menopause can be accompanied by a slew of emotional changes, including mood swings, sudden anxiety or rage and depression. These are interlinked with hormonal changes, hot flashes and sleep problems. Often these swings make you feel like your personality is changing during menopause.

Your skin, hair, and nails make up a barrier that protects your insides from the outside world. They work together to keep you safe from infections and bacteria, protect you from other threats such as sunlight, prevent you from drying out and help you sense the world around you. Hormones, particularly estrogen, play a key role in keeping your skin, hair and nails healthy and functioning well.

Feeling exhausted all the time. Having no energy. These describe a very common and very distressing symptom of the menopausal transition. Hormones, particularly estrogen, play a key role in keeping your skin, hair and nails healthy and functioning well. The menopausal transition brings changes in your hormone levels and these changes can in turn cause menopause acne, menopause itching, menopause rashes, menopause dry skin, and menopause bruising.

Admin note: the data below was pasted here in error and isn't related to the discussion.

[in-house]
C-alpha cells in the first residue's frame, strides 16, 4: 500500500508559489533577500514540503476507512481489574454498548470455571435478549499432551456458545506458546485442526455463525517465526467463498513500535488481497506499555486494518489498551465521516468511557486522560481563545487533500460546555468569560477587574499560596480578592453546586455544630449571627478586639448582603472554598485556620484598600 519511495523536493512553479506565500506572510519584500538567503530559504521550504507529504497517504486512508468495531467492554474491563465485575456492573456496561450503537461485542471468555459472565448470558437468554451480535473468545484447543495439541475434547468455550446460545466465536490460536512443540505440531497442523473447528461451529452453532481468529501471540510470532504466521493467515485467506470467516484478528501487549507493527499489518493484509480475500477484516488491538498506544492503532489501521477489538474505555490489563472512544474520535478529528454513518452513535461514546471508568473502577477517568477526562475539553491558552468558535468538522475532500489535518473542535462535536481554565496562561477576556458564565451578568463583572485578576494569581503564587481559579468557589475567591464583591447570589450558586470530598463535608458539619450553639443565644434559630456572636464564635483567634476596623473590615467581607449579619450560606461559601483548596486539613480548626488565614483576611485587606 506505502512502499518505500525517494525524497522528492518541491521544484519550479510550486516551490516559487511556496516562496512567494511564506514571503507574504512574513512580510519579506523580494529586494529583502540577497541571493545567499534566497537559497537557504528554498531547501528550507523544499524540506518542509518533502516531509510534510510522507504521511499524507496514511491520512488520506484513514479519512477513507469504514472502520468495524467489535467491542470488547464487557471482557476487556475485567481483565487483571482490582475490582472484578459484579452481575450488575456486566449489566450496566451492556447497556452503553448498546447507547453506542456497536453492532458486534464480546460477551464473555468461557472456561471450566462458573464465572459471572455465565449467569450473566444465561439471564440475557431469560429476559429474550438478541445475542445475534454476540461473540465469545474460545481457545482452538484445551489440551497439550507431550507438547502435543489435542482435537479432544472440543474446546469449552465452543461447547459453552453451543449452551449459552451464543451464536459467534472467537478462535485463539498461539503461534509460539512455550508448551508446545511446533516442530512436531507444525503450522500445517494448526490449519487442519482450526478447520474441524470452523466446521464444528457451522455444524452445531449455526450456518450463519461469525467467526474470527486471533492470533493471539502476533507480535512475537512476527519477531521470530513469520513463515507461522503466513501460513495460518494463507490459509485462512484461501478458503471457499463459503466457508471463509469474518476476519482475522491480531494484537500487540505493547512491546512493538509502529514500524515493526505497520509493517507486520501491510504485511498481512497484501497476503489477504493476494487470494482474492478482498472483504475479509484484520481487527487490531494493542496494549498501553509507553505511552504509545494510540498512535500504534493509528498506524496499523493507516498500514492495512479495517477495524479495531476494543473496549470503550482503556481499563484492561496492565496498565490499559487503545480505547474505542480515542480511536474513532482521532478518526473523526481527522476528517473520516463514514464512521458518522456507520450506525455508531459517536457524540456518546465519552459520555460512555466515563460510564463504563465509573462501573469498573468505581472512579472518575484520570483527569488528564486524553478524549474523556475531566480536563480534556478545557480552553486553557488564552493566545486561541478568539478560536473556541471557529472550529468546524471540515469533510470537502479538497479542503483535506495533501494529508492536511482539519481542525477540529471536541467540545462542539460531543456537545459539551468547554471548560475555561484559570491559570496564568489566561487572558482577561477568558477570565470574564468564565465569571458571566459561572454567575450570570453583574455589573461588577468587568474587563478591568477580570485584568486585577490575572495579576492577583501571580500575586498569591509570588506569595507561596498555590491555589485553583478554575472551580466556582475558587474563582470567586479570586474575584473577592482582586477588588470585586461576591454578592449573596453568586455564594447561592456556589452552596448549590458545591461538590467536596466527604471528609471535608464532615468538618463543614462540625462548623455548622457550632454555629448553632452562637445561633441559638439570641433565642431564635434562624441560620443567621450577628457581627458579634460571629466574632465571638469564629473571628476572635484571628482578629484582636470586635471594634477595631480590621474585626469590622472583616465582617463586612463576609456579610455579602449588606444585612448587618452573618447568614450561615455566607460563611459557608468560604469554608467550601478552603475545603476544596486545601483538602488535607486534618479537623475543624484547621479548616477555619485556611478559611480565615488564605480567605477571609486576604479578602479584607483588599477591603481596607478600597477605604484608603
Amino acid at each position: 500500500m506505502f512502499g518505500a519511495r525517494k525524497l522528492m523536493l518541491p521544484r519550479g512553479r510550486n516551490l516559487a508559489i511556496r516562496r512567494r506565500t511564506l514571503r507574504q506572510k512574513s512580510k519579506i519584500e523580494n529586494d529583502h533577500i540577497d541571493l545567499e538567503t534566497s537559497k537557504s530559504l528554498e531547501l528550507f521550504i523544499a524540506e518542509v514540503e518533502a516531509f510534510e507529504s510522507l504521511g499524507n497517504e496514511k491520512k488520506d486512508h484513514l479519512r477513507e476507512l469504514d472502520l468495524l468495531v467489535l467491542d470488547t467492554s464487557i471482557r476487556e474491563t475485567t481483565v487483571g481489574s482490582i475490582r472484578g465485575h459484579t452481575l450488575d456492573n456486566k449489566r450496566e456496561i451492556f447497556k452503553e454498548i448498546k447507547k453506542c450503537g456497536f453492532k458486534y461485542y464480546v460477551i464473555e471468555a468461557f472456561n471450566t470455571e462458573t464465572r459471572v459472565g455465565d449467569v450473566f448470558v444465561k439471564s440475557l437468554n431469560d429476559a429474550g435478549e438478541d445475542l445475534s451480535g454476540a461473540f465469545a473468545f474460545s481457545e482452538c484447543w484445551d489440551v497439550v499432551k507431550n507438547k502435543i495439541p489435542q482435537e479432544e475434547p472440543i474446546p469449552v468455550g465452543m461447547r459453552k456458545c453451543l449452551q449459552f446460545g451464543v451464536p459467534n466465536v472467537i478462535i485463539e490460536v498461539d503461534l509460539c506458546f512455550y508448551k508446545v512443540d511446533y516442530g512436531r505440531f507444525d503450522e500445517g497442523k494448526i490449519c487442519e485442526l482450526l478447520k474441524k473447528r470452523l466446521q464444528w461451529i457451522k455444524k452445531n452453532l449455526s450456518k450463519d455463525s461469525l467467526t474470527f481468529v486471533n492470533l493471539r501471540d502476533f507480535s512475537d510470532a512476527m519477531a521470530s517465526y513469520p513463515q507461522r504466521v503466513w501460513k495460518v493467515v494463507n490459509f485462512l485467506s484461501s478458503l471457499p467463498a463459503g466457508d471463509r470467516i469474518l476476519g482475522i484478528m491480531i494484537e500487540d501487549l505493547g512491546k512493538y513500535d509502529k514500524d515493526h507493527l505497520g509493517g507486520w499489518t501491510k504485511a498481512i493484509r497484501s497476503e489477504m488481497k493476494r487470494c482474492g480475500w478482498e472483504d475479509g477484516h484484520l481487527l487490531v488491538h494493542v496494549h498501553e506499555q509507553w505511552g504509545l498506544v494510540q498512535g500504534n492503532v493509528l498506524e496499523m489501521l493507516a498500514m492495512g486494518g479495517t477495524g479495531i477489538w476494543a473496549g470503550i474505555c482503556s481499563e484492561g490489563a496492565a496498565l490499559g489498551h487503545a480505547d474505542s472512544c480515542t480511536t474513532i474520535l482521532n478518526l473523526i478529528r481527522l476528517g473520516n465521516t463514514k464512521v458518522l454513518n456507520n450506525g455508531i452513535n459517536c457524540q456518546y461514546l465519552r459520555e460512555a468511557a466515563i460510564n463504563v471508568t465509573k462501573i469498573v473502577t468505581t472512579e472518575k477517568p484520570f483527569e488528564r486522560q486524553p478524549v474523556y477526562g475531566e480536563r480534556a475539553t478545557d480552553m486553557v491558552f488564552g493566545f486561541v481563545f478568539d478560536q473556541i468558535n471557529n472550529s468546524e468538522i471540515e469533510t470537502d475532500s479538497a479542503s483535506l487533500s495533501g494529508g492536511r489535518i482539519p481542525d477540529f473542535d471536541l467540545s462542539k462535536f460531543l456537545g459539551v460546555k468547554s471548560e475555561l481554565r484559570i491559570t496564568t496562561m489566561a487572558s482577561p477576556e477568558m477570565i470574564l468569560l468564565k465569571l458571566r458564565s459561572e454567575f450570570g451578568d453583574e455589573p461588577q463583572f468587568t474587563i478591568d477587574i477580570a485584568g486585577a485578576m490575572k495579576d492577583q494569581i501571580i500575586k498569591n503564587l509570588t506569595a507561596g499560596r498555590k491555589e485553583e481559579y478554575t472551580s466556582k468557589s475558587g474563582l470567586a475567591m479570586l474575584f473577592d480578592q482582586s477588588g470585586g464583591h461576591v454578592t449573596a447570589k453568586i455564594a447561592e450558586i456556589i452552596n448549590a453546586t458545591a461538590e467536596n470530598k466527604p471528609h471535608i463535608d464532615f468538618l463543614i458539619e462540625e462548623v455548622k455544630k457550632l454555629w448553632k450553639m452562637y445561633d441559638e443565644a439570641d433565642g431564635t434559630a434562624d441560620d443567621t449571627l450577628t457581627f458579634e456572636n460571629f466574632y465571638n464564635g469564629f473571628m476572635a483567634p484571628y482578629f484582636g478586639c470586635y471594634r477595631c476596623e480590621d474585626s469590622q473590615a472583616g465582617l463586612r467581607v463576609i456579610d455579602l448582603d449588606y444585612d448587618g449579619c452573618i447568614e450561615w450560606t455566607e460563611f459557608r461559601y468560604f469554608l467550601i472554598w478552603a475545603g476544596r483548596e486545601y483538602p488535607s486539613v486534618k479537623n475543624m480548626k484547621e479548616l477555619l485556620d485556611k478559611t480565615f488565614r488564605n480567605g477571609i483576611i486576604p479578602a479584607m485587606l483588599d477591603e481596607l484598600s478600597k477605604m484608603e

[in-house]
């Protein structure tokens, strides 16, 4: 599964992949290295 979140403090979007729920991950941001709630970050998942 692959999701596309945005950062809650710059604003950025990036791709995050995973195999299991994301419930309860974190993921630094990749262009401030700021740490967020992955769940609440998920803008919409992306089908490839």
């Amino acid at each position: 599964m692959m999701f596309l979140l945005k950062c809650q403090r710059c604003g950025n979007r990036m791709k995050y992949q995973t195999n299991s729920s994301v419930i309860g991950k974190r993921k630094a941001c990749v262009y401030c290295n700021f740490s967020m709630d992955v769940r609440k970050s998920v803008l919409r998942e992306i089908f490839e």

Feeling down? Overwhelmed? Exhausted? These are classic symptoms of depression, especially when these feelings happen for no apparent reason. The transition into menopause can be accompanied by a number of emotional changes, including bouts of depression that is often interlinked with hormonal changes, hot flashes and sleep problems. Hormones and depression in females go together, and many women ask if perimenopause can cause depression – the answer is yes.

Feeling woozy. Weak and unsteady. These sensations are often reported during the transition to menopause. Perimenopause dizziness, dizziness with hot flashes, and vertigo and perimenopause are common. While none of these sensations are dangerous on their own, they can be disruptive to your daily life.

An increase in the frequency and/or severity of head pain – both headaches and migraines – can be part of the menopausal transition experience. If this is you, don’t despair – there are ways to effectively reduce and manage the pain of headaches and migraines.

You may feel that you are ‘losing your marbles’ or fear that you have early onset dementia, but most symptoms of menopausal transition are neurological, so it isn’t your fault and is likely temporary during the menopausal transition. About half the women in menopausal transition will experience temporary changes in their cognition.